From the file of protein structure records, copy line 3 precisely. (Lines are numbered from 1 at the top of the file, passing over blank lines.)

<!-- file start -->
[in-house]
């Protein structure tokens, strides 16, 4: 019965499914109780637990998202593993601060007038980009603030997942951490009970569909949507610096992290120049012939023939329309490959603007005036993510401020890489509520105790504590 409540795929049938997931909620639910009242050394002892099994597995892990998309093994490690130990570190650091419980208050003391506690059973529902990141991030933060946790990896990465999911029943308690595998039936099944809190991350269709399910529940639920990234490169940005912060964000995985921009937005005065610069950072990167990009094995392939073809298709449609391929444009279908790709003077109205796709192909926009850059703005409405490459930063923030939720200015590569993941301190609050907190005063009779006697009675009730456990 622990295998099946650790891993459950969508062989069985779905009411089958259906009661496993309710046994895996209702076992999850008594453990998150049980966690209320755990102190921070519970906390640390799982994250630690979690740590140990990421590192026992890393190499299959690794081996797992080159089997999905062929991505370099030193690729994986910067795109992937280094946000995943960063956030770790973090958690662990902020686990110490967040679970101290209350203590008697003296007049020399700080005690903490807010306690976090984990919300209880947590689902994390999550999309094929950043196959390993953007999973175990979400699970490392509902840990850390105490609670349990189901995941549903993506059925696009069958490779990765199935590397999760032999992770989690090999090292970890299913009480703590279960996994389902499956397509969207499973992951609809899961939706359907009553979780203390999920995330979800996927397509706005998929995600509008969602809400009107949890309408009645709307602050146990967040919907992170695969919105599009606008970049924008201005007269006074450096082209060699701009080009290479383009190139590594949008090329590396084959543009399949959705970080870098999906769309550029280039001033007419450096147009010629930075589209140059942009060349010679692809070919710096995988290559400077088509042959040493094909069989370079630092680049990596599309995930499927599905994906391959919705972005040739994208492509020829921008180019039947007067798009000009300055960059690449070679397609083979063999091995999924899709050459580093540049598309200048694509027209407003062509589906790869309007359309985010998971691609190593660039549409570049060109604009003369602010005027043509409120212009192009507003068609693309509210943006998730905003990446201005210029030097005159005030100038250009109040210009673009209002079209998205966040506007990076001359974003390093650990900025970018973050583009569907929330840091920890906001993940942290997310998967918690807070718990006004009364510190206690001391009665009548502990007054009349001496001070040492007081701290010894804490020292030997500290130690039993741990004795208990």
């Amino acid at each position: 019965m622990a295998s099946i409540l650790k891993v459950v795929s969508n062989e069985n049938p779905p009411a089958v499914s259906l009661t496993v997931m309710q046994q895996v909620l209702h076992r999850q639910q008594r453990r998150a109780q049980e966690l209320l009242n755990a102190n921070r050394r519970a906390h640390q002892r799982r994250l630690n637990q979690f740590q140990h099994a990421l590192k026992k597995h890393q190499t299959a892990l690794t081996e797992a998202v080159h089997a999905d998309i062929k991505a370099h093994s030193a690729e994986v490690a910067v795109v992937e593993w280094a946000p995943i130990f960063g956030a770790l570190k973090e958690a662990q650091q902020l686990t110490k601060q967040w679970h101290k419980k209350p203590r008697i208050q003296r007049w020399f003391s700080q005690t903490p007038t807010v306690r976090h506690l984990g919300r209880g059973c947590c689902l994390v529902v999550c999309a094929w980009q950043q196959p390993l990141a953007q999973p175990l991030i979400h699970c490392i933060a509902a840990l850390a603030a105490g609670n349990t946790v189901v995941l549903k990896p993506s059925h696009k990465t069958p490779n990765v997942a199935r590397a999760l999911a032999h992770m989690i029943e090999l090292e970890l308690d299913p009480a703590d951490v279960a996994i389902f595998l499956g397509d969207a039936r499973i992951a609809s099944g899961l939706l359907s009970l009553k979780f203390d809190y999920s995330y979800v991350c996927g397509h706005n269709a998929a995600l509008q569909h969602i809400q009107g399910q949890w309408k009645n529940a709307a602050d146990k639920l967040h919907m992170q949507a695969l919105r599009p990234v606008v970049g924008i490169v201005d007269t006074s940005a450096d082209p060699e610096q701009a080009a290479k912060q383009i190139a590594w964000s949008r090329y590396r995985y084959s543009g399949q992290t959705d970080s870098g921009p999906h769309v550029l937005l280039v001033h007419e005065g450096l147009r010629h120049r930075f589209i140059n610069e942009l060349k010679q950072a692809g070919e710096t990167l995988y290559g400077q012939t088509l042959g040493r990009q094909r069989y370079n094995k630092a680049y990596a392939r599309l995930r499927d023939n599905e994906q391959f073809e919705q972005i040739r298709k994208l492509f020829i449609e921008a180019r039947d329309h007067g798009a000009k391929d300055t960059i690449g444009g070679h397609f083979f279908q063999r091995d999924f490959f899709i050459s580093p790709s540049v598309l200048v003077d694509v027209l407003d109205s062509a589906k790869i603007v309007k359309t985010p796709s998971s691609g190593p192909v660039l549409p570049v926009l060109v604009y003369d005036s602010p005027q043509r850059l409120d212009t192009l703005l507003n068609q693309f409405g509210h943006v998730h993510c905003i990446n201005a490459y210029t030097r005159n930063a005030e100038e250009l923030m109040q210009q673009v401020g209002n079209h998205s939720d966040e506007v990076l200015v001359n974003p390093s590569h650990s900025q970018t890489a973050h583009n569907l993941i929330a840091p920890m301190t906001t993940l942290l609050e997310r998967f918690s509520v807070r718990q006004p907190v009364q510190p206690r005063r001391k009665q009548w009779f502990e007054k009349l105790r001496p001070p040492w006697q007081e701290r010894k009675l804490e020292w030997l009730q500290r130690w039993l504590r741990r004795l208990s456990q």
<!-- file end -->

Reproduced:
């Amino acid at each position: 019965m622990a295998s099946i409540l650790k891993v459950v795929s969508n062989e069985n049938p779905p009411a089958v499914s259906l009661t496993v997931m309710q046994q895996v909620l209702h076992r999850q639910q008594r453990r998150a109780q049980e966690l209320l009242n755990a102190n921070r050394r519970a906390h640390q002892r799982r994250l630690n637990q979690f740590q140990h099994a990421l590192k026992k597995h890393q190499t299959a892990l690794t081996e797992a998202v080159h089997a999905d998309i062929k991505a370099h093994s030193a690729e994986v490690a910067v795109v992937e593993w280094a946000p995943i130990f960063g956030a770790l570190k973090e958690a662990q650091q902020l686990t110490k601060q967040w679970h101290k419980k209350p203590r008697i208050q003296r007049w020399f003391s700080q005690t903490p007038t807010v306690r976090h506690l984990g919300r209880g059973c947590c689902l994390v529902v999550c999309a094929w980009q950043q196959p390993l990141a953007q999973p175990l991030i979400h699970c490392i933060a509902a840990l850390a603030a105490g609670n349990t946790v189901v995941l549903k990896p993506s059925h696009k990465t069958p490779n990765v997942a199935r590397a999760l999911a032999h992770m989690i029943e090999l090292e970890l308690d299913p009480a703590d951490v279960a996994i389902f595998l499956g397509d969207a039936r499973i992951a609809s099944g899961l939706l359907s009970l009553k979780f203390d809190y999920s995330y979800v991350c996927g397509h706005n269709a998929a995600l509008q569909h969602i809400q009107g399910q949890w309408k009645n529940a709307a602050d146990k639920l967040h919907m992170q949507a695969l919105r599009p990234v606008v970049g924008i490169v201005d007269t006074s940005a450096d082209p060699e610096q701009a080009a290479k912060q383009i190139a590594w964000s949008r090329y590396r995985y084959s543009g399949q992290t959705d970080s870098g921009p999906h769309v550029l937005l280039v001033h007419e005065g450096l147009r010629h120049r930075f589209i140059n610069e942009l060349k010679q950072a692809g070919e710096t990167l995988y290559g400077q012939t088509l042959g040493r990009q094909r069989y370079n094995k630092a680049y990596a392939r599309l995930r499927d023939n599905e994906q391959f073809e919705q972005i040739r298709k994208l492509f020829i449609e921008a180019r039947d329309h007067g798009a000009k391929d300055t960059i690449g444009g070679h397609f083979f279908q063999r091995d999924f490959f899709i050459s580093p790709s540049v598309l200048v003077d694509v027209l407003d109205s062509a589906k790869i603007v309007k359309t985010p796709s998971s691609g190593p192909v660039l549409p570049v926009l060109v604009y003369d005036s602010p005027q043509r850059l409120d212009t192009l703005l507003n068609q693309f409405g509210h943006v998730h993510c905003i990446n201005a490459y210029t030097r005159n930063a005030e100038e250009l923030m109040q210009q673009v401020g209002n079209h998205s939720d966040e506007v990076l200015v001359n974003p390093s590569h650990s900025q970018t890489a973050h583009n569907l993941i929330a840091p920890m301190t906001t993940l942290l609050e997310r998967f918690s509520v807070r718990q006004p907190v009364q510190p206690r005063r001391k009665q009548w009779f502990e007054k009349l105790r001496p001070p040492w006697q007081e701290r010894k009675l804490e020292w030997l009730q500290r130690w039993l504590r741990r004795l208990s456990q």